Most of us have seen the signs: bruises, strangulation marks, scars…all visible signs of domestic abuse. What about the invisible signs? What about the emotional toll that constant degradation and control can inflict on a survivor? The constant reminder that you’re worthless and no one else wants you. The total and complete feeling of helplessness and lack of control over your own life. Even more, there are often innocent children present, clinging to their mother’s leg while she endures the abuse, or hiding in their bedrooms to avoid the fray.
Does this sound horrific to you? Imagine if this was your life and you had to endure this every day. We all have friends, family members and neighbors who live with this on a daily basis. Unfortunately, these experiences are can be even worse during times of disaster or crises. In 2020, the normal stresses that many close members our community face with poverty, substance abuse, mental health challenges, etc. are compounded even more by concern over COVID-19.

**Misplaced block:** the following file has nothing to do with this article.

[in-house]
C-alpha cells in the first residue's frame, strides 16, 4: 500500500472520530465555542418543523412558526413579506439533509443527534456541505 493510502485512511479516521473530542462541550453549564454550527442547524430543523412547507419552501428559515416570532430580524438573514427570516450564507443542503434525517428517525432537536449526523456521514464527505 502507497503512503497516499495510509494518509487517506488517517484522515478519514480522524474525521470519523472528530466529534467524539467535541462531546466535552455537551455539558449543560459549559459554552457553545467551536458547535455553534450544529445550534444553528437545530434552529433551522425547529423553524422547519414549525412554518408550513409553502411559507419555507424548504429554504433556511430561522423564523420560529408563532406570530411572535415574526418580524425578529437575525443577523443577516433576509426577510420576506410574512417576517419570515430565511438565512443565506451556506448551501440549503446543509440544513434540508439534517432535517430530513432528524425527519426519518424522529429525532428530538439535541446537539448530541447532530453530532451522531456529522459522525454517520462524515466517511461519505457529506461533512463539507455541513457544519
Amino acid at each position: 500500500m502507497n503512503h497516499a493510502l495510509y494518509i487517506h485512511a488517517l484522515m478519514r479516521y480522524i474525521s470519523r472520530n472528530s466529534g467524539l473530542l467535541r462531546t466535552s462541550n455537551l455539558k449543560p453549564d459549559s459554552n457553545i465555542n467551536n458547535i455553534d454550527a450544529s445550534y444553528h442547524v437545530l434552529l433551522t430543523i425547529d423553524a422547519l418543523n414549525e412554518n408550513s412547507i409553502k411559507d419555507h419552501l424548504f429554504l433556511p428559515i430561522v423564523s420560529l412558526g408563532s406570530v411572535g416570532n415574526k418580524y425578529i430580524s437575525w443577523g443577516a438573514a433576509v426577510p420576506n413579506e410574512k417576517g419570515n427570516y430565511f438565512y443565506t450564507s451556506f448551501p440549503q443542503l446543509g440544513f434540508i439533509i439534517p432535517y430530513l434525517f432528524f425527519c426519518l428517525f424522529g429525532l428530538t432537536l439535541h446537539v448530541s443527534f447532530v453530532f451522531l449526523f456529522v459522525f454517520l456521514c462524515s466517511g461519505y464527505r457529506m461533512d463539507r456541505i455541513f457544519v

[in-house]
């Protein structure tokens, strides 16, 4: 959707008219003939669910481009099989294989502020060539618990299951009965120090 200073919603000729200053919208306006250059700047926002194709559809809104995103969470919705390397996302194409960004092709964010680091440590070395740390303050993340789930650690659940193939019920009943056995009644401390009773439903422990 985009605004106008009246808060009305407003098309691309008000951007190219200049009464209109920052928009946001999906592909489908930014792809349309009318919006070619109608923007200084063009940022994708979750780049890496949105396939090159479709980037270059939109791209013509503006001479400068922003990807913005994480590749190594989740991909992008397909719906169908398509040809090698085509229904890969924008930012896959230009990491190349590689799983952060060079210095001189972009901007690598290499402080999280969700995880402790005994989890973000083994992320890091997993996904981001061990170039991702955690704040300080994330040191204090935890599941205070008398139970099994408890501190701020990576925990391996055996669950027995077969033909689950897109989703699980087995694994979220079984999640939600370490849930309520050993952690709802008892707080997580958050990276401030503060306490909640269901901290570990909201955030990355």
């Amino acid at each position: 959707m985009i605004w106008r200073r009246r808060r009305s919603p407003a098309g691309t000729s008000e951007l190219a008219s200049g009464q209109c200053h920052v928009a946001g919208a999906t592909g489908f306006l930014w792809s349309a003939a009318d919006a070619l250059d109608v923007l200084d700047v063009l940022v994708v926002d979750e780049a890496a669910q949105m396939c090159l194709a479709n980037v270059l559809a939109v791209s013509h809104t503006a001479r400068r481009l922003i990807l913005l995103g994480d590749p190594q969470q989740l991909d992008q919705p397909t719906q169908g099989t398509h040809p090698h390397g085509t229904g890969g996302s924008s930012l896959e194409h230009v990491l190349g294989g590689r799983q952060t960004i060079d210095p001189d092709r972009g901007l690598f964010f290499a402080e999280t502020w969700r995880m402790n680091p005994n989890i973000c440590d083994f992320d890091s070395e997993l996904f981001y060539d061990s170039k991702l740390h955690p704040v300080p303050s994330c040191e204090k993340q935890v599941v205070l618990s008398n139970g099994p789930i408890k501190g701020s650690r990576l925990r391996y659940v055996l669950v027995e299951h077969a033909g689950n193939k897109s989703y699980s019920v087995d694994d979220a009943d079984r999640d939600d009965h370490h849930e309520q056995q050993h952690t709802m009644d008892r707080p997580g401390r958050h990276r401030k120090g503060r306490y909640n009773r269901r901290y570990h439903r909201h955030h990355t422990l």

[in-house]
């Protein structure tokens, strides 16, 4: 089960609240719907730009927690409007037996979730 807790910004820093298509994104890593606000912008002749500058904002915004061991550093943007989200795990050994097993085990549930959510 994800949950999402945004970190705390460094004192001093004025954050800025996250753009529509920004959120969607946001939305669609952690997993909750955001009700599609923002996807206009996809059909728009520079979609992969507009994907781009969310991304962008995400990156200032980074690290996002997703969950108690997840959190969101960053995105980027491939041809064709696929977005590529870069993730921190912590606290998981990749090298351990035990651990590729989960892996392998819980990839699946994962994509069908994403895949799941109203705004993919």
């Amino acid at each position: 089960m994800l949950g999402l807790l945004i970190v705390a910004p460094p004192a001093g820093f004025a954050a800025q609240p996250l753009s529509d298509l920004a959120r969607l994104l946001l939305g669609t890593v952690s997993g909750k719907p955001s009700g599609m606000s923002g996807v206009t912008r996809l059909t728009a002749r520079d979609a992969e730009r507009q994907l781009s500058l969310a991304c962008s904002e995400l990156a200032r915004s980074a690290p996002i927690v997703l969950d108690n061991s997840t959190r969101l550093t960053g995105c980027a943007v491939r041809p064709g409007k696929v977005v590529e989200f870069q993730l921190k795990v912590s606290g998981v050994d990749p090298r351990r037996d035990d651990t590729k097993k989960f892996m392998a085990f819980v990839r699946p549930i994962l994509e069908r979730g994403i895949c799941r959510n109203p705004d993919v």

Quarantine or involuntary stay-at-home orders only worsen an already grim situation. Normal stressors are exacerbated by the ominous dark cloud of fear associated with COVID-19. Stay at home orders and quarantines limit a survivor’s access to help or shelter. Abusers can use the circumstances to keep their victim isolated.
Although many tribal offices of the Eastern Band of Cherokee Indians are closed, there is still help available. The Ernestine Walkingstick Shelter is still open and available to victims in need. The Family Safety Program is still hard at work investigating cases of child abuse or sexual assault. Additionally, the Cherokee Indian Police Dept. will still respond if someone is in danger.
During times like these, it is more important than ever that we support each other. Watch out for and take care of your community and family. If you suspect someone that you know is experiencing domestic violence, find a safe way to let them know that there is help out there. If you are victim, reach out to the Ernestine Walkingstick Shelter 359-6830. As always, call 911 if you or someone you know is in immediate danger.
– EBCI Domestic Violence and Sexual Violence program release